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Shooting with the Canon Rebel T3i (600D and Kiss X5) details the features, controls, and options in the Canon Rebel T3i camera. Author Ben Long provides an overview of a digital single lens reflex (SLR) camera and reviews the Canon Rebel T3i camera's components and basics of operation, including changing lenses, navigating the menus, shooting in Auto mode, and reviewing and managing photos on the camera’s LCD screen. The course also covers white balance options, advanced metering and autofocus controls, flash, and shooting HD video, and includes a chapter on sensor and camera maintenance.
When you look at a scene, you usually take it for granted that out of the whole vast view that you can perceive you automatically choose one place to focus on. Your camera's Auto-Focus mechanism has to do the same thing. It needs to focus at one particular distance in your scene, ideally, you want that distance to be on your subject. Your camera includes a number of focus points spread around its field of view. By default, it automatically tries to identify which one of those points is sitting on the subject of your scene. But there will be times when you'll need to override that automatic mechanism because it will have chosen the wrong point, and so you'll need to manually choose the focus point yourself to force the camera to focus to a particular place.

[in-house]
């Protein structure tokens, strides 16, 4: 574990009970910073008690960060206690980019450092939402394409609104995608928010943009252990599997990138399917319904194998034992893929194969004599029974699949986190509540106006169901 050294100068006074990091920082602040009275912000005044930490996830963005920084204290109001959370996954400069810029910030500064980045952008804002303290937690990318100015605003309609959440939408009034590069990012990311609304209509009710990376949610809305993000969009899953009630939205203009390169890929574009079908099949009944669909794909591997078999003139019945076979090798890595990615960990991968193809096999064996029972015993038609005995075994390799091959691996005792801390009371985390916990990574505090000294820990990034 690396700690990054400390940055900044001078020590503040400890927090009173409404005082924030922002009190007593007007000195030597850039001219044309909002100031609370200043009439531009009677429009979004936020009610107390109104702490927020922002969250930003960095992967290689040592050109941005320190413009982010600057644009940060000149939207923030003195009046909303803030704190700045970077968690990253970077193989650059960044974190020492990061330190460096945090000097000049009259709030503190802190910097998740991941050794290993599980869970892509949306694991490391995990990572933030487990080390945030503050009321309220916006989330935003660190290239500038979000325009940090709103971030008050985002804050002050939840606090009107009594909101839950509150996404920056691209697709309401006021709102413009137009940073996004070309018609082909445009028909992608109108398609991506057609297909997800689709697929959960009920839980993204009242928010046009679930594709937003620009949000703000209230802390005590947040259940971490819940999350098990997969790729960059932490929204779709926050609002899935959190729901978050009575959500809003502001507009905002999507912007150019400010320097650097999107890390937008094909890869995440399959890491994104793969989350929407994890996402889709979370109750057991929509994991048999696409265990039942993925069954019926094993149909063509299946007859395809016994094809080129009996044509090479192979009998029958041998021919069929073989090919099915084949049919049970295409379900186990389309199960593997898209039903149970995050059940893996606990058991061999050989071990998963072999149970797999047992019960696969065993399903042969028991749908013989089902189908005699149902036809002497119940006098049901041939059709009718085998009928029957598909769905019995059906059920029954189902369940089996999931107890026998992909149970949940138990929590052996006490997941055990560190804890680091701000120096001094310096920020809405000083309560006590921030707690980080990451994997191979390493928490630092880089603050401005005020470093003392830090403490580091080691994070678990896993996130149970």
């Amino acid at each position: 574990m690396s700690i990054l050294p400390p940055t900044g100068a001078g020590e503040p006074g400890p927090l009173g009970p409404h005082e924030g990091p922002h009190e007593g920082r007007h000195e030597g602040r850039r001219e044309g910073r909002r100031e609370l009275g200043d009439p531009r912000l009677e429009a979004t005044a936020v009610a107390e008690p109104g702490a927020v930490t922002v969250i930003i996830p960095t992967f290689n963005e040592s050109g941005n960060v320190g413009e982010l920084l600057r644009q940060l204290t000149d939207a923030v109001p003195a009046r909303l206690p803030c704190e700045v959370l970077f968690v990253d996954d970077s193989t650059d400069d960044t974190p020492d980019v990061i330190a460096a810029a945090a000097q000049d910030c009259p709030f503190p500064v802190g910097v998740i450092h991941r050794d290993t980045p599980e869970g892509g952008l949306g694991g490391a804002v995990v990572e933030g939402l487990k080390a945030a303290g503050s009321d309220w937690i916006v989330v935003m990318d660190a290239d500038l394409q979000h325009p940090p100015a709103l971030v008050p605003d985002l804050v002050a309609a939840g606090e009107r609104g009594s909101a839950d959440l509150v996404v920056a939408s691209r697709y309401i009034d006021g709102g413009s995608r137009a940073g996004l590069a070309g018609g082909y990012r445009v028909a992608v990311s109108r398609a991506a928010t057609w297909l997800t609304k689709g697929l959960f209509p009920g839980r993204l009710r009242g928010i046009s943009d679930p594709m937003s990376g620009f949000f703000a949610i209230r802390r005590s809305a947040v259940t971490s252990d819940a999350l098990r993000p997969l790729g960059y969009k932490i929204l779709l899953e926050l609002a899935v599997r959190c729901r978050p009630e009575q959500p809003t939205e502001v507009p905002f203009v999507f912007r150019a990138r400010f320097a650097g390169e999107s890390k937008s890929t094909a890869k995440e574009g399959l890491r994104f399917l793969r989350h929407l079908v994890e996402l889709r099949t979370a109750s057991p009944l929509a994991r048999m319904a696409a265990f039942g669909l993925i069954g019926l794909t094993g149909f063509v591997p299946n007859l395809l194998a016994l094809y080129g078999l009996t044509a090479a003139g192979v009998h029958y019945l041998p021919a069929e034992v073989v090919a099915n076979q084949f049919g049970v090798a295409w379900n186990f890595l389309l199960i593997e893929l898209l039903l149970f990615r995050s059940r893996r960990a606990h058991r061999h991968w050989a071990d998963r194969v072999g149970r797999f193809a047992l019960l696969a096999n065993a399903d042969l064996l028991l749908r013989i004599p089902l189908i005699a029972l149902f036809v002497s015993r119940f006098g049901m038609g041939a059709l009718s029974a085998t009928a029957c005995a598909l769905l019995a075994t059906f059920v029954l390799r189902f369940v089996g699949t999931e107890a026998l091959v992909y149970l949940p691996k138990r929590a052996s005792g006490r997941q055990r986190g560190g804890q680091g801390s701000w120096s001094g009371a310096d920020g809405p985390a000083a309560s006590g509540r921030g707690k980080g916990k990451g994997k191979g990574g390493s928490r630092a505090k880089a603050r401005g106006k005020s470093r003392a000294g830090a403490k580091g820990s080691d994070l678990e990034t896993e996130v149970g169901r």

If you don't understand all this focus point stuff, check out Foundations of Photography: Exposure. This button right here lets you select a focus point. This is meant to look like a viewfinder display with a bunch of little focus points in it. When I press it, I get my focus point display back here. This is showing the same arrangement of focus points that I'd see in the viewfinder. And right now they're all highlighted blue meaning I'm on Automatic selection. That means the camera is automatically going to try to figure out what the subject is in my image and pick the appropriate focus point or focus points.
It might pick more than one. With this, when I'm in this mode though, I can turn my dial here and start cycling through all of the other focus points. So I can pick any one that I want and eventually it cycles back around to Automatic selection, or I can go the other way and work around with the focus points that way. So if I've got say my camera on a tripod and I'm framing a shot where my subject is over here, I would want to just dial over to this focus point, half-press the shutter button, and now that focus point is set.
I'll see the same display up here in my viewfinder, so you can actually go through this whole process without ever taking your eye off the viewfinder. When you're holding the camera like this, all you have to do is reach over here to the last button, press that with your thumb, and then turn this with your forefinger and you'll see this same screen inside the viewfinder up here. Now a lot of people will set their camera to just the center focus point. That way they'll always know exactly where the camera is going to be focusing. So with center point selected, they can put that center focus point on their subject, half-press to focus, and then while still holding the button halfway down, frame their shot however they want.
That's how I leave my camera. Although there are times when I'm working on a tripod or something where I don't want to be pivoting the camera around that I will either go in and manually select a more appropriate focus point, or even just go all the way to Auto.
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